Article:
and their values as values."""
    return {v:data[v]['value'] for v in variables}

def parse_results(results:dict) -> map:
    """Takes the JSON, partially applies get data to the
    variable names, and maps this over the results to
    return a generator of dictionaries."""
    read_data = partial(get_data, result_variables(results))
    return map(read_data, results['results']['bindings'])

def query(query:str) -> map:
    """Take a query and return generator of results."""
    sparql.setQuery(make_query(query))
    return parse_results(sparql.query().convert())

Let’s SPARQL!

LET’S START with some basic “SELECT” queries. It’s possible to do amazing things with SPARQL, including query multiple endpoints in a single query, but we’ve got to start at the beginning.

Everything in Semantic Web is a triple: subject, predicate, object. Subject is what we’re talking about, predicate is the relationship, object is what the subject is related to by that predicate. DBPedia is too big to ask for all the triples, so let’s pick a subject. Go to Wikipedia and choose an article that’s not a stub and doesn’t have parenthesis () in the title. We’ll discuss how to deal with DBpedia’s parenthesis in the next query.

I’m going to use my favourite magic trick: https://en.wikipedia.org/wiki/Cups_and_balls. The wikipedia URL maps to a DBpedia resource, for my subject it will be dbr:Cups_and_balls. Your’s will be dbr: followed by the last part of your Wikipedia URL. Or to explain using Python: "https://en.wikipedia.org/wiki/Cups_and_balls".replace("https://en.wikipedia.org/wiki/", "dbr:")

Variable names are prefixed with a ‘?’ in SPARQL, so here we are asking for all the ?predicate and ?object that are in triples where the subject is dbr:Cups_and_balls. Not too disimilar from SQL. Just watch out for the full-stops on the end of each line in the “WHERE” clause, they cause many a debugging headache!

q = """SELECT ?predicate ?object
WHERE {
   dbr:Cups_and_balls ?predicate ?object.
}"""

for result in query(q):
    print(result)

If you read the results you’ll see what looks like a big mess to the untrained eye. That’s because the predicates and some of the objects are full URIs. We could use our namespace dictionary to change these to prefix format, but that will be left as an exercise for you. In Semantic Web we use URIs so we can share terms with common definitions; if I do a blog post and include the triple to say it has dcterms:subject dbr:Cups_and_balls then there can be no ambiguity as to whether it is about https://en.wikipedia.org/wiki/Cups_and_balls or https://en.wikipedia.org/wiki/Cup-and-ball.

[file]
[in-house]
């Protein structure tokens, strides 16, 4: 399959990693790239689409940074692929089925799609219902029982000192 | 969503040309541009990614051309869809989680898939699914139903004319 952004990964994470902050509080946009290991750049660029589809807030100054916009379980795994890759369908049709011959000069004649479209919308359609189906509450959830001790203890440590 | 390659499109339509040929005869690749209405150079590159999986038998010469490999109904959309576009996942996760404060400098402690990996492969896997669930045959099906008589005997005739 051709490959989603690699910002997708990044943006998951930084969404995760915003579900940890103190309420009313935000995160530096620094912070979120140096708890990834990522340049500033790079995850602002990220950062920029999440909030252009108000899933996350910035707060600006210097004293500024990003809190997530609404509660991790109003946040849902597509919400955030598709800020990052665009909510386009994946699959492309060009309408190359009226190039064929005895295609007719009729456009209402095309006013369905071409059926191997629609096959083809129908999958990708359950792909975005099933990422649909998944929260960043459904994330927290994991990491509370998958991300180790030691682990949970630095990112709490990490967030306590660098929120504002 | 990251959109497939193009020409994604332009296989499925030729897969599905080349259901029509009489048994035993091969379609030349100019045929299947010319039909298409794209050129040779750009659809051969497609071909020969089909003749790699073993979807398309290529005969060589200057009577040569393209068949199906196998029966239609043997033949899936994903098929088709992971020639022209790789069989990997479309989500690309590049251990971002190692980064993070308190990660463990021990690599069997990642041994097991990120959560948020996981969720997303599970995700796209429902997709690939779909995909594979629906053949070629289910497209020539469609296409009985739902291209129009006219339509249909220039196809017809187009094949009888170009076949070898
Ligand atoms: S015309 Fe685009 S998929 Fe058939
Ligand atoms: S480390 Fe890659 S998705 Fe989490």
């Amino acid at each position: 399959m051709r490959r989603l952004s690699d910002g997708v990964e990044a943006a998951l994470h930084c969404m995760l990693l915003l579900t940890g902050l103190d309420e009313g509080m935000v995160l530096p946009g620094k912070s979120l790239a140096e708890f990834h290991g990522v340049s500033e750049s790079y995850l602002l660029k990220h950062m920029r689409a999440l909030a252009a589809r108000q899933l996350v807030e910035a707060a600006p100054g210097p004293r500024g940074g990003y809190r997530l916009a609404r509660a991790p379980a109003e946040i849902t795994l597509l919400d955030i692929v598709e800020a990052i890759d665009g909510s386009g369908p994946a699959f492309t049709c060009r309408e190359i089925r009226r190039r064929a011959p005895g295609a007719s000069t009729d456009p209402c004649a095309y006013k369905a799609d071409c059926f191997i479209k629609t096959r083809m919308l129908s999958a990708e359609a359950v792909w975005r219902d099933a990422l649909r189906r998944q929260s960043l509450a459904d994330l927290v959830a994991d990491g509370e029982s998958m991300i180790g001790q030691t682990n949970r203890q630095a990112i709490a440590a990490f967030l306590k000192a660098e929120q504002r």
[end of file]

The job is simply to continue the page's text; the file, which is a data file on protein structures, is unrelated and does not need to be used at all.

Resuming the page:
I promised a solution to DBpedia’s use of parenthesis, sadly we can’t use parenthesis with prefixes, so we need to type the whole URI. To tell SPARQL it’s a URI we put it in angle brackets <>. In this query I’m going to use <http://dbpedia.org/resource/Magic_(illusion)>.

Let’s do a more useful SELECT query and get some objects that we want. In this query, we’ll make use of DISTINCT and FILTER; many of the familiar SQL keywords are also in SPARQL, including SUM, COUNT, GROUP BY, ORDER BY and more. There’s also an additional OPTIONAL keyword that will return a result if there is one, and won’t if there’s not. However, our simple utility functions would need improving to not throw a KeyError when no result is returned.

Popular Wikipedia articles are in multiple languages, so here we make sure to FILTER to only get the English label and abstract.

q = """SELECT DISTINCT ?label ?abstract
WHERE {
   <http://dbpedia.org/resource/Magic_(illusion)> rdfs:label ?label.
   OPTIONAL { <http://dbpedia.org/resource/Magic_(illusion)> dbo:abstract ?abstract. }
   FILTER (lang(?label) = "en")
   FILTER (lang(?abstract) = "en")
}"""

from textwrap import wrap

for result in query(q): 
    print(result['label'], 
          "\n----------------\n", 
          "\n".join(wrap(result['abstract'])))

Of course, you’re not limited to searching for predicates on objects. In this final query I get the name and abstract for all the people on DBpedia who share the same birthday as one of my magic heros, Patrick Page.

q = """SELECT DISTINCT ?person ?name ?about
WHERE {
   <http://dbpedia.org/resource/Pat_Page_(magician)> dbo:birthDate ?birthday.
   ?person dbo:birthDate ?birthday.
   ?person foaf:name ?name.
   ?person dbo:abstract ?about.
   FILTER (lang(?about) = "en")
} ORDER BY ?name"""

for result in query(q):
    print("{} ( <{}> )".format(result['name'], result['person']))
    print(result['about'], end="\n\n")

Conclusion

WE’VE ONLY looked at one SPARQL endpoint and only covered the most basic of queries, but hopefully this has been enough to spark your imagination. Imagine if you didn’t have to write all the nitty-gritty content of your website yourself, but could just pull in data from Wikipedia. The BBC did it during the London Olympics so every sport and athlete could have their own page, they’ve also done it for animals. I’ll be doing it to describe my tags, just as soon as I get a round tuit.

Get The Code

THE CODE for this walkthrough is available on GitHub